If data could drive the fear of death into people's hearts, the law need not have taken such an extreme step.
According to the numbers available for 2015 from the National Crime Research Bureau, over-speeding caused 41% of road accident deaths that year, and reckless driving another 32%. Drunk-driving killed 2% people. Most of these fatalities took place on the national highways.
In the light of these statistics, the Supreme Court's order to ban sale of alcohol within 500 metres of a national or state highway from 1 April fits in like the missing piece of a jigsaw puzzle. But is the sale of alcohol the root of all evil or is it the unregulated consumption of it?
Depending on how you answer this question, the rationale behind the liquor ban, its implications and its effectiveness will have different meanings for you.
The loss of business for pubs and restaurant, the jobs that may be axed in the breweries or the hit on the revenues earned by the Centre from alcohol licensing are still being calculated, though the numbers are likely to be staggering.
Will all these losses add up to better road safety? While it may be too early to answer that question, it isn't too late to look at the ground realities more closely.
To begin with, the Supreme Court's order, which is the result of years of lobbying by the Centre, ostensibly in the interest of curbing drunk-driving accidents on highways, cannot be called judicial overreach. Rather, it comes from a concern for the greater common good, in sync with the aspirations of the government.
The law seems to suggest a cause-and-effect relationship between drinking and road safety. Restricting access to alcohol will curb inebriated driving, it argues, and therefore reduce chances of accidents.
Underlying this belief is the simplistic assumption that those who indulge in drunk or reckless driving will not find other means to continue doing so. Smuggling alcoholic beverages in bottles of aerated drinks is a common trick to fool the cops, until the perpetrators are stopped and made to go through a breathalyser test.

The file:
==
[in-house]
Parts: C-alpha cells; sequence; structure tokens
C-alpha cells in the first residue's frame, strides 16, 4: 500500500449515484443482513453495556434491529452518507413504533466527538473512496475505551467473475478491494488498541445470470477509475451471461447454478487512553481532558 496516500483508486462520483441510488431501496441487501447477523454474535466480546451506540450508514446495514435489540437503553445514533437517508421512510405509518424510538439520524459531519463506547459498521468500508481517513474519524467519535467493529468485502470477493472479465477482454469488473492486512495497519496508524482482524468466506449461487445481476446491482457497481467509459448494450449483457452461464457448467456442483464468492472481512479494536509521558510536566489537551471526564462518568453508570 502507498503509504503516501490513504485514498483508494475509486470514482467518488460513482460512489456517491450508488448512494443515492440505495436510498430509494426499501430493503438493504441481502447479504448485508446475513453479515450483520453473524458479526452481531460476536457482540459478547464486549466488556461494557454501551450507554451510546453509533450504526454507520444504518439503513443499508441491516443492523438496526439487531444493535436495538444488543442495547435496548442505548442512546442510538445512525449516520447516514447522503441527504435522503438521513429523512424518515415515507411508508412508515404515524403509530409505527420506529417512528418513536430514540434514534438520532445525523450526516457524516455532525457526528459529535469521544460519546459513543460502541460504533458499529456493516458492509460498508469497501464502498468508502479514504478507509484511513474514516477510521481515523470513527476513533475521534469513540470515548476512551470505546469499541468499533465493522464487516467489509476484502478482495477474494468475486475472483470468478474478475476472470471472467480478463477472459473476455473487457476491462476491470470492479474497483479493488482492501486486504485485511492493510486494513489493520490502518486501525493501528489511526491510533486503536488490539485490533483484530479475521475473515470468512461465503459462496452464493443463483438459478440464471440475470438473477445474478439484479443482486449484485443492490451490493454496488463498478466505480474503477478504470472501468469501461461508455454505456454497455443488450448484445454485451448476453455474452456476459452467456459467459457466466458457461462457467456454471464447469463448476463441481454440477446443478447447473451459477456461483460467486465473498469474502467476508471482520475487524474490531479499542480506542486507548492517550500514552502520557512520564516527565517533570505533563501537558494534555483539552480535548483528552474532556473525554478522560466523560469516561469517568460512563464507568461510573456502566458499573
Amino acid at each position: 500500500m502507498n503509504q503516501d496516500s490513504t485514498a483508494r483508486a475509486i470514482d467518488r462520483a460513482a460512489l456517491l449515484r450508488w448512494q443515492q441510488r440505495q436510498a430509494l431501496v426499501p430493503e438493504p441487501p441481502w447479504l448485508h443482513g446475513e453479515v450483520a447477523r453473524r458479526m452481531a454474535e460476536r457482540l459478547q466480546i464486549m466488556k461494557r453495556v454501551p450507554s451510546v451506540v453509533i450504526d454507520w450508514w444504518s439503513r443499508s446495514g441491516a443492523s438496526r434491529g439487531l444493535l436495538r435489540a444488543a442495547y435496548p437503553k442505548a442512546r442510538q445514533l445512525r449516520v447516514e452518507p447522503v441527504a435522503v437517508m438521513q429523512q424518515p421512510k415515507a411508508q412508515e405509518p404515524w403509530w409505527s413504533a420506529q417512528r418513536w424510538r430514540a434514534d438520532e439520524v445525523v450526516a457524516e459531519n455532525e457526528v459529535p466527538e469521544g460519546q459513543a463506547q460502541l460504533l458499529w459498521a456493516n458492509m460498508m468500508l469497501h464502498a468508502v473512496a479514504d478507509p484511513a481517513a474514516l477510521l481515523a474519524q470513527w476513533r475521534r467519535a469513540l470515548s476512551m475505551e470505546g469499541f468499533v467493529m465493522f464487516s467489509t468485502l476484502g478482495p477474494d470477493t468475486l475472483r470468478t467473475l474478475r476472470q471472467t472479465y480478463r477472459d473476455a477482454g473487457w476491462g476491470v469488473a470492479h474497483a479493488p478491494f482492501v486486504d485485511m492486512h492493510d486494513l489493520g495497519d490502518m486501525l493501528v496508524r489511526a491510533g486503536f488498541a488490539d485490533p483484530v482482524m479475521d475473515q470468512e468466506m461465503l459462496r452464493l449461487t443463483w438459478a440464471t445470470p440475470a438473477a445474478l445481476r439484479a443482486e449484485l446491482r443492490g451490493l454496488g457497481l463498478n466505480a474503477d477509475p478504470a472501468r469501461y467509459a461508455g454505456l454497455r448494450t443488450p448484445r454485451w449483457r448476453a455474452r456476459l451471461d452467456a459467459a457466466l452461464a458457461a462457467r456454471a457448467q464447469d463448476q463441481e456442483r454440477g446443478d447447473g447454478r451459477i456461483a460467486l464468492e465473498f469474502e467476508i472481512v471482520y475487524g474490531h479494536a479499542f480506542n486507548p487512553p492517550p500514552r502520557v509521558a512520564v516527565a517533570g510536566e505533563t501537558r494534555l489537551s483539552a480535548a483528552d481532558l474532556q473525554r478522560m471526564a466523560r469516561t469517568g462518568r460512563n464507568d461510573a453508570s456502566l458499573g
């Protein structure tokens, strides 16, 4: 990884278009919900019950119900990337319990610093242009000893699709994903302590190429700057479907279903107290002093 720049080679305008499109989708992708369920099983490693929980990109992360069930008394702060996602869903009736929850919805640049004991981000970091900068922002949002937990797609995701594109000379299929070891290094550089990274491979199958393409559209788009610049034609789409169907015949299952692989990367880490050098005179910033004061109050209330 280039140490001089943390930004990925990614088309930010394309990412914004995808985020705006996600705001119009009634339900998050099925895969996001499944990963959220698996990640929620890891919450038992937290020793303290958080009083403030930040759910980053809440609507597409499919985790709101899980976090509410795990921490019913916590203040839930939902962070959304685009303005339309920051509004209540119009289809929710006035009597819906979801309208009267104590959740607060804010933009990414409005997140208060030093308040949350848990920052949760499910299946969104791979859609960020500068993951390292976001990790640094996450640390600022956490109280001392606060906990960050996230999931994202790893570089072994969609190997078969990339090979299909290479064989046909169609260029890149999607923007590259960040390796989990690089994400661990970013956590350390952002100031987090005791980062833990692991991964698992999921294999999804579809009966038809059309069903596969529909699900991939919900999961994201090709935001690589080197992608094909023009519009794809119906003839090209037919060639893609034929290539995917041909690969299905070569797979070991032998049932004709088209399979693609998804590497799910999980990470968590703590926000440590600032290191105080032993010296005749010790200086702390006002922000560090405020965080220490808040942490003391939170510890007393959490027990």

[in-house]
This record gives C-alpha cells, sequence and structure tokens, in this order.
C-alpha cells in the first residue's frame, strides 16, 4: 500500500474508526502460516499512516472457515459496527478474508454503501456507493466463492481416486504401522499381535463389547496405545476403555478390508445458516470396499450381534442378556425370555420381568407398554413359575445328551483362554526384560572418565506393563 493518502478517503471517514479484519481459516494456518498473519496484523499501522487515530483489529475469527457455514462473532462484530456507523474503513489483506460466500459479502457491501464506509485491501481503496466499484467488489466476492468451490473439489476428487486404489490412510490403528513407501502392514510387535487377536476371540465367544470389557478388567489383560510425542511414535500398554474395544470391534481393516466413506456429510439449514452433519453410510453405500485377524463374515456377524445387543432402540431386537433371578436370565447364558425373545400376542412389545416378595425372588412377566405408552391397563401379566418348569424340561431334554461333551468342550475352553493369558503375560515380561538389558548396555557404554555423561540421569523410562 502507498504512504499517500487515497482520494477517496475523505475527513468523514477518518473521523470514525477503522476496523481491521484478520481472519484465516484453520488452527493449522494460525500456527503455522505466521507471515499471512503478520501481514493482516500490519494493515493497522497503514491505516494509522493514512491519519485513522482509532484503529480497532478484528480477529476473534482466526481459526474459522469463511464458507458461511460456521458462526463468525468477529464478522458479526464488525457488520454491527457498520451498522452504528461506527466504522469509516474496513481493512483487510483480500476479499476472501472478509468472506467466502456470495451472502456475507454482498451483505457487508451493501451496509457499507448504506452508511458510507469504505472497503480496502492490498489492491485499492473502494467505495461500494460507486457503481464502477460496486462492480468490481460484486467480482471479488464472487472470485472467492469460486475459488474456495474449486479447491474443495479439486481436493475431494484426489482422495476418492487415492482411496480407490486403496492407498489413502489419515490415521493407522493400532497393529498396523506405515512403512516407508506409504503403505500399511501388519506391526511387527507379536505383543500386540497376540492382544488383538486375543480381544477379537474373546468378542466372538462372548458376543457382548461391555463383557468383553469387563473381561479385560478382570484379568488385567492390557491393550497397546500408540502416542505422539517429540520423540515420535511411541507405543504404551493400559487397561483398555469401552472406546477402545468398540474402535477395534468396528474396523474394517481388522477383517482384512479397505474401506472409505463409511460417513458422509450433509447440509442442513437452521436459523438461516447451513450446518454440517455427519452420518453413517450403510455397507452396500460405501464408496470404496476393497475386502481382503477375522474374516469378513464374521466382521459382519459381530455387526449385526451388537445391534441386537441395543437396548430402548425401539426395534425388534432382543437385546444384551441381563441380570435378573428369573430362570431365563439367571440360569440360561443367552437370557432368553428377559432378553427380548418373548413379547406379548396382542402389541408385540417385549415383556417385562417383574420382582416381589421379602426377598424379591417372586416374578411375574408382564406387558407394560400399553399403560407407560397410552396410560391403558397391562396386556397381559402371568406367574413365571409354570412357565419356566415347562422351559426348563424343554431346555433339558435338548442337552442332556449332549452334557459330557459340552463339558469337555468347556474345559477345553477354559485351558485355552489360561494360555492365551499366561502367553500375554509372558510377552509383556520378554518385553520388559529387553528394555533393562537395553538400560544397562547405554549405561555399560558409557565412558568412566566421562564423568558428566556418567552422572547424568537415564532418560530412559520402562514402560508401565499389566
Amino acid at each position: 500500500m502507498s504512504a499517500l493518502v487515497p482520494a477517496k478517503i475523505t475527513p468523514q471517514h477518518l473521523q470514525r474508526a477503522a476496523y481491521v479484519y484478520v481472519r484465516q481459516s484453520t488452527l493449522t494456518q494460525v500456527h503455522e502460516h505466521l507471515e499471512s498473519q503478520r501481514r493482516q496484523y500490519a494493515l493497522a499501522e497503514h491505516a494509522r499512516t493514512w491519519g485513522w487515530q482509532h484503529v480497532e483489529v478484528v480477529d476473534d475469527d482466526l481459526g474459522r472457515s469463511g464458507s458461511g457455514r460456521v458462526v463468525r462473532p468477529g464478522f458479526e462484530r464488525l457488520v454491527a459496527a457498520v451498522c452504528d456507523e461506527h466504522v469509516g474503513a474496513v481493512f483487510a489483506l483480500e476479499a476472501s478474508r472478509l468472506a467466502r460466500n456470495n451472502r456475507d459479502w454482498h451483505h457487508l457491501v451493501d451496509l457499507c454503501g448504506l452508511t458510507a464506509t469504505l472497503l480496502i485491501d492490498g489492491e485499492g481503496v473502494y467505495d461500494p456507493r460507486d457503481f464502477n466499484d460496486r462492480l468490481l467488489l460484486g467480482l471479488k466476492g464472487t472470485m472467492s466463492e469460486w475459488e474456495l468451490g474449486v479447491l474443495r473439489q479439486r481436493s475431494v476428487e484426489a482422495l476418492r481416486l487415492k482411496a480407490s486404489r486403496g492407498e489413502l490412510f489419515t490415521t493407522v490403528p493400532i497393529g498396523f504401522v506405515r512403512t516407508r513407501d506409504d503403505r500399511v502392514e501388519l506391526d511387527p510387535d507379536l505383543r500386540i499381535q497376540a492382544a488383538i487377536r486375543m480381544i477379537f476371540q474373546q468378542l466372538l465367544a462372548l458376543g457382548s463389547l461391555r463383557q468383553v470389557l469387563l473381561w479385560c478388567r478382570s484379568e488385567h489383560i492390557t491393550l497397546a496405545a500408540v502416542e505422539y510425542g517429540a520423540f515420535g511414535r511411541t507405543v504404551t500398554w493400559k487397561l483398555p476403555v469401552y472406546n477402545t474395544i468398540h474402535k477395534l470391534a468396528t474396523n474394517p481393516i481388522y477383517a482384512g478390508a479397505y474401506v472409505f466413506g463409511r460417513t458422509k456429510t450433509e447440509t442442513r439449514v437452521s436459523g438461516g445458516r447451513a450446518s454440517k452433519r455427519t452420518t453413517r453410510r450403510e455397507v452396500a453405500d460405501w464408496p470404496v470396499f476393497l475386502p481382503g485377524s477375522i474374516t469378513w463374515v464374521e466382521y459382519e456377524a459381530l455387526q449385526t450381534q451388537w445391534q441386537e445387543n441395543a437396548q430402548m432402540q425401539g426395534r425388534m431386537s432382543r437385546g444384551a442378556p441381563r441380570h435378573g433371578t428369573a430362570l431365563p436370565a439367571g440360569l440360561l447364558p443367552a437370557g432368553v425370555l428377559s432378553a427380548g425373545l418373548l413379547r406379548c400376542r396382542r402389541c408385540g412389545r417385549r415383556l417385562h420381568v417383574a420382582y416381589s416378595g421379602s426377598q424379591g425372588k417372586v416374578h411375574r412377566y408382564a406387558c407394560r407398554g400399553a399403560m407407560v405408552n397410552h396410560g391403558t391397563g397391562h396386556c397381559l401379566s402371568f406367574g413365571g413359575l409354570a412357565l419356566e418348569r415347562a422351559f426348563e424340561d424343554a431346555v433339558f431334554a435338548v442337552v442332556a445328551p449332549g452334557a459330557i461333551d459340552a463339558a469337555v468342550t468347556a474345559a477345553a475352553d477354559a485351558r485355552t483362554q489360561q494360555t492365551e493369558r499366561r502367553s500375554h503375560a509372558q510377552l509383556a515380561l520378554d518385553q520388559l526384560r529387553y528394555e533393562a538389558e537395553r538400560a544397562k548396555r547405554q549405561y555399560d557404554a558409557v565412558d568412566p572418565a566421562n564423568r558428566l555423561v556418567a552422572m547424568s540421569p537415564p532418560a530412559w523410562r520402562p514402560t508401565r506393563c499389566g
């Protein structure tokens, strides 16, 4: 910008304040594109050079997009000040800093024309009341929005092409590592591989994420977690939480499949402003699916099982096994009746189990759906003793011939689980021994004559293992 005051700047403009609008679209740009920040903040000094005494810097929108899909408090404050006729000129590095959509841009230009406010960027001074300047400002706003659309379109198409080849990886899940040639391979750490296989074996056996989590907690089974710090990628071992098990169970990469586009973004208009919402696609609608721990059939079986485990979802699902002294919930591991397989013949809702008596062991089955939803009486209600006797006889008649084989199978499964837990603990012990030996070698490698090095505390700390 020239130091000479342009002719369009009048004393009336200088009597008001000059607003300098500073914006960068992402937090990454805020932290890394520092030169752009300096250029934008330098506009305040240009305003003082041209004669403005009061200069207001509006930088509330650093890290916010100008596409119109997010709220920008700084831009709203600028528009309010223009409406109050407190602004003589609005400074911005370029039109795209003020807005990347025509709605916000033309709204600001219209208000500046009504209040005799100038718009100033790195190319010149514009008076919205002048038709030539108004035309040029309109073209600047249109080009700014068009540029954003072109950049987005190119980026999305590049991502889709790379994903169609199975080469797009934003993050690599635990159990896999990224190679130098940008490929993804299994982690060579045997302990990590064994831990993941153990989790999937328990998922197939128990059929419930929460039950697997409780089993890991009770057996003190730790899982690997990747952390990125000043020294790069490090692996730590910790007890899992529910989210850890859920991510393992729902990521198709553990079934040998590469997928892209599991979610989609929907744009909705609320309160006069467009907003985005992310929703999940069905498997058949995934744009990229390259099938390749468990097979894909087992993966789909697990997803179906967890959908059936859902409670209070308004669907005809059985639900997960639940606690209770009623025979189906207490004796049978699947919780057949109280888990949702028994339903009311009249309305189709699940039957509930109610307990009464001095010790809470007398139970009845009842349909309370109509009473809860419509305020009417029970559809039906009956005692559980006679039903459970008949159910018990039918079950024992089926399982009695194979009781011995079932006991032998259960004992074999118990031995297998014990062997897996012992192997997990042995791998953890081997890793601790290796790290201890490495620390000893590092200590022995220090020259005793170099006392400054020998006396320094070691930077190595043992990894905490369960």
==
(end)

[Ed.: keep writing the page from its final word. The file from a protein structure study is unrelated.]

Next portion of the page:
In India, failing a breathalyser test involves a fine of a few thousand rupees, failing which you may end up in jail for a couple of years. Or you may earn your reprieve by greasing the palm of an unscrupulous police officer. Dropping the name of a very important relation (it especially helps if the offender's father happens to be a certain somebody) may work like magic as well.
In the rare instance of the law taking its course against a well-heeled personality for violating road safety rules, a case may take years to conclude. A popular movie star in this country had his colleagues fall over one another in his defence after he was accused in a hit-and-run case of killing a homeless person. Lesser mortals, who do not enjoy such solidarity, may still find ways of extricating themselves from trouble.
Unless stricter penalties are imposed for driving under the influence of alcohol, including the suspension of such drivers' licenses, accidents caused by such behaviour are unlikely to reduce significantly. The mindset of the society has to change fundamentally to reckon with road safety as an issue that affects everyone — not only the person behind the wheel, but also others in the car, and those out there, on the streets. Then, there are still others — family, friends and loved ones — who await their safe return.
So the next time you feel a couple of beers won't make any difference to your alertness behind the wheel, or road accidents don't happen to 'people like us', do yourself and everyone else a big favour: call a cab.
(With inputs from Rukmini S.)
Also on HuffPost